Monday, March 28, 2011

Nothing special

The phrase "nothing special" seems to be ingrained in Russians very early on in their English learning careers, right along side always responding with "fine, thanks" to the query "how are you?" It's kind of cute, but I work hard to elicit different answers out of them so they don't sound so much like robots.

I guess they can't be blamed, as my college Russian professor trained us in a similar fashion. Every day, regardless of whether she had already been in the classroom for 15 minutes or 15 seconds, she would walk out of the room, pause, then burst in yelling "доброе утро! как вы поживаете?" (good morning! how are you?) to which the entire class would uniformly respond with "спасибо, хорошо, а как вы?" (thanks, good, and you?). Then she would say "ооооочень хорошо, какие у вас вопросы сегодня?" (very good, what kind of questions do you have today?). This went on for two years (and I can only assume she continues doing it in the third year-- why stop a good thing?). She was a most excellent professor.

But I digress. Here are some of the highlights from my weekend:
  • Dunkin' Donuts with Polly (although she appears to have absconded with the remaining donuts from our box of 6...)
  • Normal shenanigans with Polly (walking around Moscow, sitting around Korolyov, sleeping in her bed and keeping her awake all night with my snoring/highly refined methods of anchoring myself against the wall and pushing her off the bed)
  • A hilarious Sunday afternoon with beer and friends
  • The Izmailovo open air market
Polly, Matt and I appear to have started a tradition of going out for a late lunch/early dinner on Sunday afternoons and eating American food. First it was TGI Fridays (which Matt and I have, to Polly's horror, referred to simply as "Fridays"), then the Starlite Diner (a chain of American-style diners here in Moscow-- not bad, but not altogether convincing. The oreo milkshake was worth it), and now we have christened the recently opened Chili's (they have Baltika 8 on tap, which is one beer the Russians did right) situated on новый арбат (new arbat). The main struggle for me at all of these places is to not get a hamburger every single time. I managed to get a salad yesterday, which made me proud (not because it's "healthy," but because it's variety), but it was a hard decision to make. I freaking love hamburgers.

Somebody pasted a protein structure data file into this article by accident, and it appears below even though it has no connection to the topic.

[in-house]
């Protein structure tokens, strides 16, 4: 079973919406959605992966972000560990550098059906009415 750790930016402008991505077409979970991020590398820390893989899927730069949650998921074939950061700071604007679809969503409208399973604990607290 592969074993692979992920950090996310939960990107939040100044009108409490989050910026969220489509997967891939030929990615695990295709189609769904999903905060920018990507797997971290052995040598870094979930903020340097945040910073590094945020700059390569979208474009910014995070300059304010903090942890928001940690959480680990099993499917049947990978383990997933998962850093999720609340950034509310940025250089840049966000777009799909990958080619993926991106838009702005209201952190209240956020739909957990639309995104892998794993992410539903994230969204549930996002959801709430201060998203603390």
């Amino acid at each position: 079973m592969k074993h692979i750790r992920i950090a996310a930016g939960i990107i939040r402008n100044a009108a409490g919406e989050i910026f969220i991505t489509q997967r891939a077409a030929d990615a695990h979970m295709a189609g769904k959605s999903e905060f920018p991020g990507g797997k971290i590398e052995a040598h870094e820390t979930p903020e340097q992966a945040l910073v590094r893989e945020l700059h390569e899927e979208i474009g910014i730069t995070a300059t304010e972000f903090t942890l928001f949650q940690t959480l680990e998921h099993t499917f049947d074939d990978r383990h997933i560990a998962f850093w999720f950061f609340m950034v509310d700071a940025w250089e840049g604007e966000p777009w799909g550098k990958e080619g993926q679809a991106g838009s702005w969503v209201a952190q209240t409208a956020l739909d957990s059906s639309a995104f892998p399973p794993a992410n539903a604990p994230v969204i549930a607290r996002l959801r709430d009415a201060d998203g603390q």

One of my students (16 year old Ilya, previously photographed and in this blog a few posts back) started his very own blog. Mostly it's in Russian, but I did manage to persuade him to post at least once in English. It makes me laugh every time I read it (and I even get a nice little shout out. I tried to keep my editing to an absolute minimum, so as not to take away from the pure awesome of this kid's writing):

Speaking of teenagers, all of the kids are on a kind of "spring break" right now (this is a month before their 10 days of May holidays), so I am pretty jealous of them. It also means my classes are smaller than usual, which does, effectively, give me a little bit of a break.

Also, it's the end of March and we're still having mini blizzards here. I walked to work in the exact 15 minutes one occurred just last week. At least the Russians are also confused by this weather. It's nice to have some validation.